Perspectives on the Alliance’s Failure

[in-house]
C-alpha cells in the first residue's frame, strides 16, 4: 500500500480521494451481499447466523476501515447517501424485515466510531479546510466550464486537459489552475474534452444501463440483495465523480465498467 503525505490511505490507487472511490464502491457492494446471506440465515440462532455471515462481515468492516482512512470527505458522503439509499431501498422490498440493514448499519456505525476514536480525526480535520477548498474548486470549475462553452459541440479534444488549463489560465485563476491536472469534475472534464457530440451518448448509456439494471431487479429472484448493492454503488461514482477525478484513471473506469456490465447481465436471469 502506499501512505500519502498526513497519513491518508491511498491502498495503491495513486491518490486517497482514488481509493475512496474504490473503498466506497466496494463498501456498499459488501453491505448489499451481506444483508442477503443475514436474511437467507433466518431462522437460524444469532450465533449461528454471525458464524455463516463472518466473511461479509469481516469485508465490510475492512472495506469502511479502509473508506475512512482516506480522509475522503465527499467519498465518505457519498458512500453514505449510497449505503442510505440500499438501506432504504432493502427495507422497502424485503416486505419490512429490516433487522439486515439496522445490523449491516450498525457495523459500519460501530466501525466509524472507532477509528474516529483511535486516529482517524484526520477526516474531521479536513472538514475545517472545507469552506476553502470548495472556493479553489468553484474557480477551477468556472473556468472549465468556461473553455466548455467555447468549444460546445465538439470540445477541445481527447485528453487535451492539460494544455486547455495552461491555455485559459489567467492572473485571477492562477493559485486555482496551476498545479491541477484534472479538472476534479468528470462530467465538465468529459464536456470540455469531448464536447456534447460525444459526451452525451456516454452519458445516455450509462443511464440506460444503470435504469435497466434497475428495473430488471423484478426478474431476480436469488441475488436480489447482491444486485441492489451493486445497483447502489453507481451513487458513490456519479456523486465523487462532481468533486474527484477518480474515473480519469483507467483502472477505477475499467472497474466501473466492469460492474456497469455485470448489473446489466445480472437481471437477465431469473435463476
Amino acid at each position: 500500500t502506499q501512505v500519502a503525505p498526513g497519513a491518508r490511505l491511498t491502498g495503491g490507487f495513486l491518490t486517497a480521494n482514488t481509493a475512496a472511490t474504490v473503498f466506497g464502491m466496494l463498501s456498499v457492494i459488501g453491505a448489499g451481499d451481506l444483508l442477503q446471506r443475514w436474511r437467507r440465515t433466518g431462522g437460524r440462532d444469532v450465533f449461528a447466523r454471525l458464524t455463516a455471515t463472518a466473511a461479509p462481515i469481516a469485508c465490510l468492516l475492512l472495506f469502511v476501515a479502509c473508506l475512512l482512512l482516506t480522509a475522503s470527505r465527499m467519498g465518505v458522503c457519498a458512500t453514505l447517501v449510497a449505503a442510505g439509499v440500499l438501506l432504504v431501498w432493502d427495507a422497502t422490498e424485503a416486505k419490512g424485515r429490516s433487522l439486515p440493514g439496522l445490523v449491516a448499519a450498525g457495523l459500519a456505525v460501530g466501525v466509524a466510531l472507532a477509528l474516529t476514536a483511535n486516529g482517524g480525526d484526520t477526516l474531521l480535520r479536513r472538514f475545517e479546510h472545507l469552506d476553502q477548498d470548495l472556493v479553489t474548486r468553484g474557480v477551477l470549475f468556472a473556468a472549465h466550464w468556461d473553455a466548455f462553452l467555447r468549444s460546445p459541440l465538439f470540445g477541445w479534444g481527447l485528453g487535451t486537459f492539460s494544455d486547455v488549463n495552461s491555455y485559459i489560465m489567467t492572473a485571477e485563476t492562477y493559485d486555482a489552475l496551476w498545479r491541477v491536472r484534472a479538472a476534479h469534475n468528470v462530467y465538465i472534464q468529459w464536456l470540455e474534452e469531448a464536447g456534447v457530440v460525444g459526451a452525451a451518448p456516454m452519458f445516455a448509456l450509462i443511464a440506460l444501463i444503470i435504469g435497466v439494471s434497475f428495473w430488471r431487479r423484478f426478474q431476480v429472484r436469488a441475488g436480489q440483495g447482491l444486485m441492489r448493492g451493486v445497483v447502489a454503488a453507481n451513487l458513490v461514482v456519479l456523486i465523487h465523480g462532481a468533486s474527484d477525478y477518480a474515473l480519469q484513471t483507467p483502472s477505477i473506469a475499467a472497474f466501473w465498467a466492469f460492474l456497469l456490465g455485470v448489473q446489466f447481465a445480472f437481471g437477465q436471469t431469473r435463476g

Of course, the Alliance did not prove to be viable, and by the end of the 1960s, it had fallen well short of its objectives. Across Latin America, the number of dictatorships, not democratic governments, had grown; more people were living in poverty, not less; a good share of new capital that came into the region had flowed back out to repay debt and repatriate foreign investors’ profits; perhaps a million peasant families received land under agrarian reform programs, but 10-14 million families eligible for land received none; and U.S. Alliance efforts focused more on fighting Communism and promoting American business, than advancing regional social, economic, and political change. What explains these outcomes? On this point, there are three competing views.